Many of us have heard the quote about "not having lived through the great depression" or even more recent history like the bear markets of the mid-1970’s.Â Technology companies and investors however have fairly fresh memories of the "dot com bust" of the early 2000’s.Â We have seen that in the past week with a raft of fairly aggressive and swift cuts of staff and burn rates at even very small venture-backed companies.Â
Companies are suspending expansion plans, shifting workers from full time to freelance, work from home staff. (Possibly exacerbating an already narrow number of employees who get healthcare benefits from their employers.)Â In some cases company managements are preparing their firms for survival through 2012 even if revenue fails to materialize between now and then.Â Staff cuts of 10%, 20% and even 40% are common.Â
Venture capitalists have also been vocal about the need to clamp down and are restricting their investments.Â Besides the weak economic outlook the proceeds from exits are certainly down from where they once were and the IPO market remains virtually non-existent.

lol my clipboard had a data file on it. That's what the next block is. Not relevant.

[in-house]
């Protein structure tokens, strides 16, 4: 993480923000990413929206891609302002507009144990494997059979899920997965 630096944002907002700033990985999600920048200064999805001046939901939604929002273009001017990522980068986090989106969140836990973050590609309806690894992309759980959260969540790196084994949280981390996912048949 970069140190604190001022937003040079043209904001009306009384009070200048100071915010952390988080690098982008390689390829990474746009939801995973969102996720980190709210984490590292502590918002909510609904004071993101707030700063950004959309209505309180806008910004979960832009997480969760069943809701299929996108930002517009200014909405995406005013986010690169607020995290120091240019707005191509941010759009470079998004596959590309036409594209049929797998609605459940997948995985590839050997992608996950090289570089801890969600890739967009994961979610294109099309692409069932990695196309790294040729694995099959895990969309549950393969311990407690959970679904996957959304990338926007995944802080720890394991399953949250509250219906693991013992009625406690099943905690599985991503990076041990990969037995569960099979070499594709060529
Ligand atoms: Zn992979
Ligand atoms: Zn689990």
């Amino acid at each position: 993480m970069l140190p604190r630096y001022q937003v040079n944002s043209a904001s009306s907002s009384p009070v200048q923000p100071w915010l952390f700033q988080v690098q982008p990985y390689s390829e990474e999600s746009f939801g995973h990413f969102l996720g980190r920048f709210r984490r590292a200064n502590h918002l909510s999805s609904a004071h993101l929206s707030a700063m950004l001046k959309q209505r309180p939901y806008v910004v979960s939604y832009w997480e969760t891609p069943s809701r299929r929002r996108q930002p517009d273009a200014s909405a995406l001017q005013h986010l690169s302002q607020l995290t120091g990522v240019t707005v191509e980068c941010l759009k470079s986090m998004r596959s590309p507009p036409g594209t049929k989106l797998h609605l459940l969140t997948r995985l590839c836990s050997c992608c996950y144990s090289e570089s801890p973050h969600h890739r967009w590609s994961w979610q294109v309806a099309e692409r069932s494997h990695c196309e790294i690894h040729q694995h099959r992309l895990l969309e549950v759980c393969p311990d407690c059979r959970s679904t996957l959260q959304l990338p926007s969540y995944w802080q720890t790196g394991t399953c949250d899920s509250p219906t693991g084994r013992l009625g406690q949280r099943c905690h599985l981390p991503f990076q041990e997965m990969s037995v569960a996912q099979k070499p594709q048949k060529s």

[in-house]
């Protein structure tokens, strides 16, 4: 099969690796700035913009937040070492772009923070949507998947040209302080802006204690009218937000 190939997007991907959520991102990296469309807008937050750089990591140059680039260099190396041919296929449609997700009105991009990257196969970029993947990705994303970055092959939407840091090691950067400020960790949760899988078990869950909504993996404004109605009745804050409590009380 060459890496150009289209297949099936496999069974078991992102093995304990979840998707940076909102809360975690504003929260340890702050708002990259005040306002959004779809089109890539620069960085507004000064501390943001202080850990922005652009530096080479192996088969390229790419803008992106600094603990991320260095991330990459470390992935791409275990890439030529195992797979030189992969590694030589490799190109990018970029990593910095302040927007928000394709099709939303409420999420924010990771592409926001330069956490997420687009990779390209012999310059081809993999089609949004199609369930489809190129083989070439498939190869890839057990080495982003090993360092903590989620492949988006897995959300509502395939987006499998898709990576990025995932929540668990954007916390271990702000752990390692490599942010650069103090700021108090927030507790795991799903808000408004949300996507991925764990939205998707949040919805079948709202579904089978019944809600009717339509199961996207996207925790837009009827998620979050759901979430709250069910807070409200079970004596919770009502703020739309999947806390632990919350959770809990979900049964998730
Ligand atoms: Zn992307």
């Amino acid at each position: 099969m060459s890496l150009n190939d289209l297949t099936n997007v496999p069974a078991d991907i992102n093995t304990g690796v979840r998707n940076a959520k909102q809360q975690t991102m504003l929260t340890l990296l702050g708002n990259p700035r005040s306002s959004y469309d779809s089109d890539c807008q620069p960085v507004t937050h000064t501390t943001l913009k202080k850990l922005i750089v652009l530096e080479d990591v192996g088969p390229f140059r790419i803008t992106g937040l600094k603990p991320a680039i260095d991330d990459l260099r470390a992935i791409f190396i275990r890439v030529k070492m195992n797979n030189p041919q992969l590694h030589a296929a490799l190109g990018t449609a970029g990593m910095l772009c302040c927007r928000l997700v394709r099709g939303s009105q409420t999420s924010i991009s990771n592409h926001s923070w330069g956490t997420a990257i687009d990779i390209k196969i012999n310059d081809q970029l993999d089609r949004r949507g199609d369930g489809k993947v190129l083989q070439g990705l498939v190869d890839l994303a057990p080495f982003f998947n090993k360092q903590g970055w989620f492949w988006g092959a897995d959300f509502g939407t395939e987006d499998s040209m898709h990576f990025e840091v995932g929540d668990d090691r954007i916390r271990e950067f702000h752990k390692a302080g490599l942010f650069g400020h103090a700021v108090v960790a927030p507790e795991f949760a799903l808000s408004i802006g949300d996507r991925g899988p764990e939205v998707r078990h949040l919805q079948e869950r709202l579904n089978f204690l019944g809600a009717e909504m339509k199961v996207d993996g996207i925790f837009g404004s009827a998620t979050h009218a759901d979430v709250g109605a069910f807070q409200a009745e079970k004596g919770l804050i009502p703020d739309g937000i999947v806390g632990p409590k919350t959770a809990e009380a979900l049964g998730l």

To cope with the doom many are pointing out the obvious.Â This is pretty good news for the future and getting back to seeing attractive returns again.Â Â We’re just beginning to see examples of private investments that have 10x or better returns as fairly likely outcomes over multiyear periods.Â (Of course in this environment it doesn’t mean they will get funded!)
Technology should remain one of the better growth areas coming out of this recession.Â Some companies that are cutting staff are simultaneously increasing some of their investments in technology because they can improve productivity and lower operating costs.Â There isn’t enough of this type of spending to save us all from a downdraft in overall IT spending but it’s still an instructive example.
So for us and our clients and friends who can look a few years out this is also a time that is sowing the seeds for future wealth creation.Â We’re adding to our portfolio of names as we work our way through the crisis.Â The good news is that managements in most cases are taking the situation very seriously because they remember the bust of only several years ago.Â This will create leaner, more profitable and higher return companies than we would have otherwise.